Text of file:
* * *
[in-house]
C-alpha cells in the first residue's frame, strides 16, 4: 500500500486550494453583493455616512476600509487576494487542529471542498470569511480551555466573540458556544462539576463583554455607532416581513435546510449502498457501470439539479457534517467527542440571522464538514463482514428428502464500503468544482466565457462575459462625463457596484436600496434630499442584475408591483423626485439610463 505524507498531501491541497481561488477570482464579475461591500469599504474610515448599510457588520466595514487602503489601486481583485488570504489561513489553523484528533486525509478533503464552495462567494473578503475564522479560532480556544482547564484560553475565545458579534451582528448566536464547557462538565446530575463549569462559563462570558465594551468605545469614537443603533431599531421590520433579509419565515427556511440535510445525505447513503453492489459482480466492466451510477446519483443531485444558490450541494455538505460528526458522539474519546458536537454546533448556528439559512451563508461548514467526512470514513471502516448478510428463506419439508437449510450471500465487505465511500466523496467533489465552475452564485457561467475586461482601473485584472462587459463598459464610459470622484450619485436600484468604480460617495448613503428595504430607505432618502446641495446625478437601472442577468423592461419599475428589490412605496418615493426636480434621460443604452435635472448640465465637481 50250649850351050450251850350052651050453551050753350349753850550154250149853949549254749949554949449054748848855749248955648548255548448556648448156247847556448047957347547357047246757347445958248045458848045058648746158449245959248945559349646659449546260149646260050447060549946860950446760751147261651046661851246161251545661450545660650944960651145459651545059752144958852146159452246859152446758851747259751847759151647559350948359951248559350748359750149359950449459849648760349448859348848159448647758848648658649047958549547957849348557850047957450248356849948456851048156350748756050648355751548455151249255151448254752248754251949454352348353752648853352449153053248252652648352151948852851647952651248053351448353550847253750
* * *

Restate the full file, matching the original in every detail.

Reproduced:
[in-house]
C-alpha cells in the first residue's frame, strides 16, 4: 500500500486550494453583493455616512476600509487576494487542529471542498470569511480551555466573540458556544462539576463583554455607532416581513435546510449502498457501470439539479457534517467527542440571522464538514463482514428428502464500503468544482466565457462575459462625463457596484436600496434630499442584475408591483423626485439610463 505524507498531501491541497481561488477570482464579475461591500469599504474610515448599510457588520466595514487602503489601486481583485488570504489561513489553523484528533486525509478533503464552495462567494473578503475564522479560532480556544482547564484560553475565545458579534451582528448566536464547557462538565446530575463549569462559563462570558465594551468605545469614537443603533431599531421590520433579509419565515427556511440535510445525505447513503453492489459482480466492466451510477446519483443531485444558490450541494455538505460528526458522539474519546458536537454546533448556528439559512451563508461548514467526512470514513471502516448478510428463506419439508437449510450471500465487505465511500466523496467533489465552475452564485457561467475586461482601473485584472462587459463598459464610459470622484450619485436600484468604480460617495448613503428595504430607505432618502446641495446625478437601472442577468423592461419599475428589490412605496418615493426636480434621460443604452435635472448640465465637481 50250649850351050450251850350052651050453551050753350349753850550154250149853949549254749949554949449054748848855749248955648548255548448556648448156247847556448047957347547357047246757347445958248045458848045058648746158449245959248945559349646659449546260149646260050447060549946860950446760751147261651046661851246161251545661450545660650944960651145459651545059752144958852146159452246859152446758851747259751847759151647559350948359951248559350748359750149359950449459849648760349448859348848159448647758848648658649047958549547957849348557850047957450248356849948456851048156350748756050648355751548455151249255151448254752248754251949454352348353752648853352449153053248252652648352151948852851647952651248053351448353550847253750